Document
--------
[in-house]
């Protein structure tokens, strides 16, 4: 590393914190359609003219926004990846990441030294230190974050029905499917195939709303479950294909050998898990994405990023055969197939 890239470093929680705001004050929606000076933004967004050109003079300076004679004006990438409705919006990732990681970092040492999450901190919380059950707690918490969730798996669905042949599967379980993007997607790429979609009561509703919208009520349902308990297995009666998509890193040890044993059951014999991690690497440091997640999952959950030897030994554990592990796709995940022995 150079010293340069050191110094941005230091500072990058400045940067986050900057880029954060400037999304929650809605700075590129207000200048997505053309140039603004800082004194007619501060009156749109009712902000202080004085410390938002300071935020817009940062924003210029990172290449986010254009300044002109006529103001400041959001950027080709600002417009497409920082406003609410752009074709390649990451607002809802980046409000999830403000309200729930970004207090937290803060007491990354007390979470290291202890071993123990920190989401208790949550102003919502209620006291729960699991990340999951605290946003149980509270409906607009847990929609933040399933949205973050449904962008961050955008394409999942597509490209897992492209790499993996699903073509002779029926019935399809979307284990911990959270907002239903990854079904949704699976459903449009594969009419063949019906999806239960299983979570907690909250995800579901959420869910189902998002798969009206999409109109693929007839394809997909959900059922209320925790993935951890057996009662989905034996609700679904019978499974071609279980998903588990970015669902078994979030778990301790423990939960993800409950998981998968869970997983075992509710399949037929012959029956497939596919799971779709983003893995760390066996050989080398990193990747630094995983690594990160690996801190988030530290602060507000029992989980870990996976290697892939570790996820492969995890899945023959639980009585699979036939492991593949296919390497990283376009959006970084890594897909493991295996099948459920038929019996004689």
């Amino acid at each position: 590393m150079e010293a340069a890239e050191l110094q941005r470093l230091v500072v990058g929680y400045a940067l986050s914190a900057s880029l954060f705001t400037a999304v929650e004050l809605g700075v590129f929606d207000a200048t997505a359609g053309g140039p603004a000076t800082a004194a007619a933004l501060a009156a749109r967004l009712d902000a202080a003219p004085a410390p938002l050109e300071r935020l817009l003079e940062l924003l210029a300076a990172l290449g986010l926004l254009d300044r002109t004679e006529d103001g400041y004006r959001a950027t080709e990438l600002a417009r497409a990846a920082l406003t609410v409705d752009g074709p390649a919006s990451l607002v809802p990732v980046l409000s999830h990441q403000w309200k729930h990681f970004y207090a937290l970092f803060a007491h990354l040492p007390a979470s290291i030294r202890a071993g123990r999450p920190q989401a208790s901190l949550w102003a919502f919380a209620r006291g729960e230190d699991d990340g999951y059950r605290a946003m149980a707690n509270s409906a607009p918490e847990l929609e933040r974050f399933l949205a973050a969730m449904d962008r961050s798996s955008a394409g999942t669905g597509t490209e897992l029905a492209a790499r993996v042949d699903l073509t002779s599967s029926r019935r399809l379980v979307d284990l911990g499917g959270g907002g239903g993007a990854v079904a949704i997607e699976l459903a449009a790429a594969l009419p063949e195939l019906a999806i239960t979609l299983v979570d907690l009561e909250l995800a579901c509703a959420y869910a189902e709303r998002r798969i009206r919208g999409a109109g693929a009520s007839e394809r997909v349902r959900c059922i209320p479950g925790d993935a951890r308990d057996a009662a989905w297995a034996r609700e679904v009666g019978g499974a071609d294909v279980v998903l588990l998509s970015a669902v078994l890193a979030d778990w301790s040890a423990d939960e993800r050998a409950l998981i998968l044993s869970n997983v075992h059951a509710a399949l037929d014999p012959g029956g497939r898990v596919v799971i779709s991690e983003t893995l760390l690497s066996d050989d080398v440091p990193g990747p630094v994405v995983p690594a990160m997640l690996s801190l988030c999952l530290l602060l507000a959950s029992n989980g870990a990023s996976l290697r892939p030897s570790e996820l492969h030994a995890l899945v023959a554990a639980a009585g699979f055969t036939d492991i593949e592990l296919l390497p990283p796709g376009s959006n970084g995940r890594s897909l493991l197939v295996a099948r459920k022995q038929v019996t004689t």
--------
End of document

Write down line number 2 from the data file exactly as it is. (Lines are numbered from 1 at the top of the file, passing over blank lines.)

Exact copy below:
């Protein structure tokens, strides 16, 4: 590393914190359609003219926004990846990441030294230190974050029905499917195939709303479950294909050998898990994405990023055969197939 890239470093929680705001004050929606000076933004967004050109003079300076004679004006990438409705919006990732990681970092040492999450901190919380059950707690918490969730798996669905042949599967379980993007997607790429979609009561509703919208009520349902308990297995009666998509890193040890044993059951014999991690690497440091997640999952959950030897030994554990592990796709995940022995 150079010293340069050191110094941005230091500072990058400045940067986050900057880029954060400037999304929650809605700075590129207000200048997505053309140039603004800082004194007619501060009156749109009712902000202080004085410390938002300071935020817009940062924003210029990172290449986010254009300044002109006529103001400041959001950027080709600002417009497409920082406003609410752009074709390649990451607002809802980046409000999830403000309200729930970004207090937290803060007491990354007390979470290291202890071993123990920190989401208790949550102003919502209620006291729960699991990340999951605290946003149980509270409906607009847990929609933040399933949205973050449904962008961050955008394409999942597509490209897992492209790499993996699903073509002779029926019935399809979307284990911990959270907002239903990854079904949704699976459903449009594969009419063949019906999806239960299983979570907690909250995800579901959420869910189902998002798969009206999409109109693929007839394809997909959900059922209320925790993935951890057996009662989905034996609700679904019978499974071609279980998903588990970015669902078994979030778990301790423990939960993800409950998981998968869970997983075992509710399949037929012959029956497939596919799971779709983003893995760390066996050989080398990193990747630094995983690594990160690996801190988030530290602060507000029992989980870990996976290697892939570790996820492969995890899945023959639980009585699979036939492991593949296919390497990283376009959006970084890594897909493991295996099948459920038929019996004689």